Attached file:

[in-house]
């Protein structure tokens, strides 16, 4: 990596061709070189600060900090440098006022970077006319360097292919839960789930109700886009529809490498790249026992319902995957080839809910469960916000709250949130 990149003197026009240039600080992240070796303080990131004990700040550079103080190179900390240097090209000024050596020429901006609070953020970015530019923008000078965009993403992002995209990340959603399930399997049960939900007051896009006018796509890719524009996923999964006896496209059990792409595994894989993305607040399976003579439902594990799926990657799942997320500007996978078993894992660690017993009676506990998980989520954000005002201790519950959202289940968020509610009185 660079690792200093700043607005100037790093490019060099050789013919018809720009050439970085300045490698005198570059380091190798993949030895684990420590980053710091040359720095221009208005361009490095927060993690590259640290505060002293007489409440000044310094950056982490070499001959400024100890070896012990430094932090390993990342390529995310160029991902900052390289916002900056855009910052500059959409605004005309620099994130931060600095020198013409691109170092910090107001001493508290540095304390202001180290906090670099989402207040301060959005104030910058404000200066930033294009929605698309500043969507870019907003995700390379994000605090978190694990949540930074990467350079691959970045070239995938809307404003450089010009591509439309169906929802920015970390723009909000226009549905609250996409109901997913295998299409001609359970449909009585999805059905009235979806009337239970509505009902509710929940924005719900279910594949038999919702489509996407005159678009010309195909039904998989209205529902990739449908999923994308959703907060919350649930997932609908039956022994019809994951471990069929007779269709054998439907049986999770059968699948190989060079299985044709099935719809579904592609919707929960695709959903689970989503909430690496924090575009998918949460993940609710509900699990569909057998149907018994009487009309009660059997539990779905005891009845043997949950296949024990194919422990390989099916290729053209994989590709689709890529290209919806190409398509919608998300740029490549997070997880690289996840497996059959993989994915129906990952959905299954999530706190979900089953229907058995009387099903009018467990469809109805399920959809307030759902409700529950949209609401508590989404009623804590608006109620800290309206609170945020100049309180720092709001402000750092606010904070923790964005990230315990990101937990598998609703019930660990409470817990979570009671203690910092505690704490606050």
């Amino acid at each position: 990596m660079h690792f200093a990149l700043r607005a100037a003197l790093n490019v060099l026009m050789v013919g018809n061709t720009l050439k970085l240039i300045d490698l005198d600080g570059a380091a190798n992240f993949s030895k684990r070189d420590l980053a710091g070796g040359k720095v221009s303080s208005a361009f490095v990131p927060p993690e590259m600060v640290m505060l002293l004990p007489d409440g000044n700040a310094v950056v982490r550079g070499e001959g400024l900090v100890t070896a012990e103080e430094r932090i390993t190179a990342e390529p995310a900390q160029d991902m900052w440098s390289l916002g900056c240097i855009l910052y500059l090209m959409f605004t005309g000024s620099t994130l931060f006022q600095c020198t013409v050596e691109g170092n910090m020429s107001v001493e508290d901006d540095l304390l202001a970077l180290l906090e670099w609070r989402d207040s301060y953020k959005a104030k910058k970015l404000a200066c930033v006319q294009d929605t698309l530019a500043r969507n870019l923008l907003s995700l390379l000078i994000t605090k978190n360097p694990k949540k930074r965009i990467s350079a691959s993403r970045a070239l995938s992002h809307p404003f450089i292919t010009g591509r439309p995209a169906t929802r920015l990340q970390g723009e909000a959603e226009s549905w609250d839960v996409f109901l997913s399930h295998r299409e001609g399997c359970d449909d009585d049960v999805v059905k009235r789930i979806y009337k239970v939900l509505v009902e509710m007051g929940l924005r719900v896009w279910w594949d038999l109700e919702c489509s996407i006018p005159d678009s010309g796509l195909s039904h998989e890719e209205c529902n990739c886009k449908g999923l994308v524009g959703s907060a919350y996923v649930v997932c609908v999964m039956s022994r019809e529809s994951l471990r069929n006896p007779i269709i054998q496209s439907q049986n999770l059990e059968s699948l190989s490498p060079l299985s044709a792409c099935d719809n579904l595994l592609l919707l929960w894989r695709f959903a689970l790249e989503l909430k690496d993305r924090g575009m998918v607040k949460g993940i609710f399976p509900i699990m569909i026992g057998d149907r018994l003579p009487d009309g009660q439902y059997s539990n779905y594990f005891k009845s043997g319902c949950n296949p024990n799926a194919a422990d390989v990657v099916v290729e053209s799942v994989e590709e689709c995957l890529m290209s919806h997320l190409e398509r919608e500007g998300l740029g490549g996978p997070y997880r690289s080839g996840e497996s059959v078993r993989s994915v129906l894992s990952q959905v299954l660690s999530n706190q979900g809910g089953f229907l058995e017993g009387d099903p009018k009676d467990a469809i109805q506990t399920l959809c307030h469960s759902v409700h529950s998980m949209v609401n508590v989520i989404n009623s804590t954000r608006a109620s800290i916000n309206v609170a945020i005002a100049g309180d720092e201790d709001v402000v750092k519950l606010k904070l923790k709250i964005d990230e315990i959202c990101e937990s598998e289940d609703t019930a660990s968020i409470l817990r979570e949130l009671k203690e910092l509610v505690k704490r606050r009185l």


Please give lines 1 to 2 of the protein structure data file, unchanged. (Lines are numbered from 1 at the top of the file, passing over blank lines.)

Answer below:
[in-house]
């Protein structure tokens, strides 16, 4: 990596061709070189600060900090440098006022970077006319360097292919839960789930109700886009529809490498790249026992319902995957080839809910469960916000709250949130 990149003197026009240039600080992240070796303080990131004990700040550079103080190179900390240097090209000024050596020429901006609070953020970015530019923008000078965009993403992002995209990340959603399930399997049960939900007051896009006018796509890719524009996923999964006896496209059990792409595994894989993305607040399976003579439902594990799926990657799942997320500007996978078993894992660690017993009676506990998980989520954000005002201790519950959202289940968020509610009185 660079690792200093700043607005100037790093490019060099050789013919018809720009050439970085300045490698005198570059380091190798993949030895684990420590980053710091040359720095221009208005361009490095927060993690590259640290505060002293007489409440000044310094950056982490070499001959400024100890070896012990430094932090390993990342390529995310160029991902900052390289916002900056855009910052500059959409605004005309620099994130931060600095020198013409691109170092910090107001001493508290540095304390202001180290906090670099989402207040301060959005104030910058404000200066930033294009929605698309500043969507870019907003995700390379994000605090978190694990949540930074990467350079691959970045070239995938809307404003450089010009591509439309169906929802920015970390723009909000226009549905609250996409109901997913295998299409001609359970449909009585999805059905009235979806009337239970509505009902509710929940924005719900279910594949038999919702489509996407005159678009010309195909039904998989209205529902990739449908999923994308959703907060919350649930997932609908039956022994019809994951471990069929007779269709054998439907049986999770059968699948190989060079299985044709099935719809579904592609919707929960695709959903689970989503909430690496924090575009998918949460993940609710509900699990569909057998149907018994009487009309009660059997539990779905005891009845043997949950296949024990194919422990390989099916290729053209994989590709689709890529290209919806190409398509919608998300740029490549997070997880690289996840497996059959993989994915129906990952959905299954999530706190979900089953229907058995009387099903009018467990469809109805399920959809307030759902409700529950949209609401508590989404009623804590608006109620800290309206609170945020100049309180720092709001402000750092606010904070923790964005990230315990990101937990598998609703019930660990409470817990979570009671203690910092505690704490606050």